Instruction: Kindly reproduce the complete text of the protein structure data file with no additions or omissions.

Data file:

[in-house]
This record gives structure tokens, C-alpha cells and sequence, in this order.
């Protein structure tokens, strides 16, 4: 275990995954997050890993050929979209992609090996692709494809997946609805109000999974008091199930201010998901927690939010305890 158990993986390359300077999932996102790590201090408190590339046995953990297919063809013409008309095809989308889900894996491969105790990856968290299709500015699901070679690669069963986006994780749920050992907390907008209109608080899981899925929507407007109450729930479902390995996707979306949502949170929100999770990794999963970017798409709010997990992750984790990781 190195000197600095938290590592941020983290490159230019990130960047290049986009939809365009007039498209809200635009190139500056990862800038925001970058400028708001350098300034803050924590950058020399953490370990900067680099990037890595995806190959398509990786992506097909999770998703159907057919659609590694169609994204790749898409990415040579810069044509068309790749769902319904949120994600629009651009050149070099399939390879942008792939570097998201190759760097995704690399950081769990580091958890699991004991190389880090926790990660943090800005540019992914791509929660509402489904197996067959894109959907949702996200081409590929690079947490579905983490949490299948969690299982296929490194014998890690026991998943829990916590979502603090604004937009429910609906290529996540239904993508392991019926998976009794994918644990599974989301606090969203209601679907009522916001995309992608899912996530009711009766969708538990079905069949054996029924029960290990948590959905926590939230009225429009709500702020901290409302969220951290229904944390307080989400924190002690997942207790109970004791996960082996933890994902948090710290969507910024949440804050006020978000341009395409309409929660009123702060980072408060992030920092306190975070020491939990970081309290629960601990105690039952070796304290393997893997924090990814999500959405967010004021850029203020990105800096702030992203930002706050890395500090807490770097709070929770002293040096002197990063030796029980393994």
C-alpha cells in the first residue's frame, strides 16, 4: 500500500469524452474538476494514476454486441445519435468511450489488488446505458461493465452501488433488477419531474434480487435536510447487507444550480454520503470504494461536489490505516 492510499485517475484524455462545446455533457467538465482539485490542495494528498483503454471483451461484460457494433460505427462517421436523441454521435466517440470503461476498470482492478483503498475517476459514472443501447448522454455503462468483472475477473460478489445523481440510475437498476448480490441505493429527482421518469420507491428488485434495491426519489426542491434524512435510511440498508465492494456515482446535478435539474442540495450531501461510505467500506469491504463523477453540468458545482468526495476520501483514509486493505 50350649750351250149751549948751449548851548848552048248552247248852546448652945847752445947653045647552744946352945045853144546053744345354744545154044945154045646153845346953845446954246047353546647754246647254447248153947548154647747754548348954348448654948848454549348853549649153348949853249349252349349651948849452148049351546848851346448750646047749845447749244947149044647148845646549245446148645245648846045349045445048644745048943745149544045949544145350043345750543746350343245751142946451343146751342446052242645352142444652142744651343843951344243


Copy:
[in-house]
This record gives structure tokens, C-alpha cells and sequence, in this order.
């Protein structure tokens, strides 16, 4: 275990995954997050890993050929979209992609090996692709494809997946609805109000999974008091199930201010998901927690939010305890 158990993986390359300077999932996102790590201090408190590339046995953990297919063809013409008309095809989308889900894996491969105790990856968290299709500015699901070679690669069963986006994780749920050992907390907008209109608080899981899925929507407007109450729930479902390995996707979306949502949170929100999770990794999963970017798409709010997990992750984790990781 190195000197600095938290590592941020983290490159230019990130960047290049986009939809365009007039498209809200635009190139500056990862800038925001970058400028708001350098300034803050924590950058020399953490370990900067680099990037890595995806190959398509990786992506097909999770998703159907057919659609590694169609994204790749898409990415040579810069044509068309790749769902319904949120994600629009651009050149070099399939390879942008792939570097998201190759760097995704690399950081769990580091958890699991004991190389880090926790990660943090800005540019992914791509929660509402489904197996067959894109959907949702996200081409590929690079947490579905983490949490299948969690299982296929490194014998890690026991998943829990916590979502603090604004937009429910609906290529996540239904993508392991019926998976009794994918644990599974989301606090969203209601679907009522916001995309992608899912996530009711009766969708538990079905069949054996029924029960290990948590959905926590939230009225429009709500702020901290409302969220951290229904944390307080989400924190002690997942207790109970004791996960082996933890994902948090710290969507910024949440804050006020978000341009395409309409929660009123702060980072408060992030920092306190975070020491939990970081309290629960601990105690039952070796304290393997893997924090990814999500959405967010004021850029203020990105800096702030992203930002706050890395500090807490770097709070929770002293040096002197990063030796029980393994």
C-alpha cells in the first residue's frame, strides 16, 4: 500500500469524452474538476494514476454486441445519435468511450489488488446505458461493465452501488433488477419531474434480487435536510447487507444550480454520503470504494461536489490505516 492510499485517475484524455462545446455533457467538465482539485490542495494528498483503454471483451461484460457494433460505427462517421436523441454521435466517440470503461476498470482492478483503498475517476459514472443501447448522454455503462468483472475477473460478489445523481440510475437498476448480490441505493429527482421518469420507491428488485434495491426519489426542491434524512435510511440498508465492494456515482446535478435539474442540495450531501461510505467500506469491504463523477453540468458545482468526495476520501483514509486493505 50350649750351250149751549948751449548851548848552048248552247248852546448652945847752445947653045647552744946352945045853144546053744345354744545154044945154045646153845346953845446954246047353546647754246647254447248153947548154647747754548348954348448654948848454549348853549649153348949853249349252349349651948849452148049351546848851346448750646047749845447749244947149044647148845646549245446148645245648846045349045445048644745048943745149544045949544145350043345750543746350343245751142946451343146751342446052242645352142444652142744651343843951344243